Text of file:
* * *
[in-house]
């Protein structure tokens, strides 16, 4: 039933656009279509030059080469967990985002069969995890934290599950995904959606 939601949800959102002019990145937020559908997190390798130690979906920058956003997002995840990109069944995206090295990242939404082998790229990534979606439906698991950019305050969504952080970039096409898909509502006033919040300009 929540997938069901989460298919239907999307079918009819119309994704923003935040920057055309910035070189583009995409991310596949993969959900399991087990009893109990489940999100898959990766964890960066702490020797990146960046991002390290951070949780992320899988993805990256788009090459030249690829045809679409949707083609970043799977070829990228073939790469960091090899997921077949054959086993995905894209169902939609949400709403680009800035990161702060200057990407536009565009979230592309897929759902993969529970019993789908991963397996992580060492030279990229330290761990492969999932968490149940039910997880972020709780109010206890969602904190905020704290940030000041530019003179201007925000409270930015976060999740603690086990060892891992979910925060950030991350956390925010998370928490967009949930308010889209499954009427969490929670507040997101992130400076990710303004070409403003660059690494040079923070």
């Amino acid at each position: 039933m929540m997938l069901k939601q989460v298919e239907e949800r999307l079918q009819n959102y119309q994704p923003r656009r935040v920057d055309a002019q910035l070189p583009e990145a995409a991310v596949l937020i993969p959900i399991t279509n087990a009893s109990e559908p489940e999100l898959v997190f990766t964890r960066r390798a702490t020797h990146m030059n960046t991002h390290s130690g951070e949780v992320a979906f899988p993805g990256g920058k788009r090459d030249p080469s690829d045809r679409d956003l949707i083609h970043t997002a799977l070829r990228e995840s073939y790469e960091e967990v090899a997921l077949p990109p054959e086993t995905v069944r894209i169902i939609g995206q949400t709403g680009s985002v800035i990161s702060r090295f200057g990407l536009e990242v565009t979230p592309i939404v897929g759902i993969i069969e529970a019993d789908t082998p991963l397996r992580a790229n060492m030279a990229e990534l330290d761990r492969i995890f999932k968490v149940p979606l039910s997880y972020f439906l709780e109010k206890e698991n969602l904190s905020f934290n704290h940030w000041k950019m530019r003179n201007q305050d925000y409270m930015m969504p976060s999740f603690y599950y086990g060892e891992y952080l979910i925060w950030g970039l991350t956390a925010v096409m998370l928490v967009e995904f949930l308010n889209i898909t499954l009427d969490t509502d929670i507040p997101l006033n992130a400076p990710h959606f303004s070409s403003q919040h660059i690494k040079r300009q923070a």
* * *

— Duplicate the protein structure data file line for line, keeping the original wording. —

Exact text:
[in-house]
């Protein structure tokens, strides 16, 4: 039933656009279509030059080469967990985002069969995890934290599950995904959606 939601949800959102002019990145937020559908997190390798130690979906920058956003997002995840990109069944995206090295990242939404082998790229990534979606439906698991950019305050969504952080970039096409898909509502006033919040300009 929540997938069901989460298919239907999307079918009819119309994704923003935040920057055309910035070189583009995409991310596949993969959900399991087990009893109990489940999100898959990766964890960066702490020797990146960046991002390290951070949780992320899988993805990256788009090459030249690829045809679409949707083609970043799977070829990228073939790469960091090899997921077949054959086993995905894209169902939609949400709403680009800035990161702060200057990407536009565009979230592309897929759902993969529970019993789908991963397996992580060492030279990229330290761990492969999932968490149940039910997880972020709780109010206890969602904190905020704290940030000041530019003179201007925000409270930015976060999740603690086990060892891992979910925060950030991350956390925010998370928490967009949930308010889209499954009427969490929670507040997101992130400076990710303004070409403003660059690494040079923070």
């Amino acid at each position: 039933m929540m997938l069901k939601q989460v298919e239907e949800r999307l079918q009819n959102y119309q994704p923003r656009r935040v920057d055309a002019q910035l070189p583009e990145a995409a991310v596949l937020i993969p959900i399991t279509n087990a009893s109990e559908p489940e999100l898959v997190f990766t964890r960066r390798a702490t020797h990146m030059n960046t991002h390290s130690g951070e949780v992320a979906f899988p993805g990256g920058k788009r090459d030249p080469s690829d045809r679409d956003l949707i083609h970043t997002a799977l070829r990228e995840s073939y790469e960091e967990v090899a997921l077949p990109p054959e086993t995905v069944r894209i169902i939609g995206q949400t709403g680009s985002v800035i990161s702060r090295f200057g990407l536009e990242v565009t979230p592309i939404v897929g759902i993969i069969e529970a019993d789908t082998p991963l397996r992580a790229n060492m030279a990229e990534l330290d761990r492969i995890f999932k968490v149940p979606l039910s997880y972020f439906l709780e109010k206890e698991n969602l904190s905020f934290n704290h940030w000041k950019m530019r003179n201007q305050d925000y409270m930015m969504p976060s999740f603690y599950y086990g060892e891992y952080l979910i925060w950030g970039l991350t956390a925010v096409m998370l928490v967009e995904f949930l308010n889209i898909t499954l009427d969490t509502d929670i507040p997101l006033n992130a400076p990710h959606f303004s070409s403003q919040h660059i690494k040079r300009q923070a």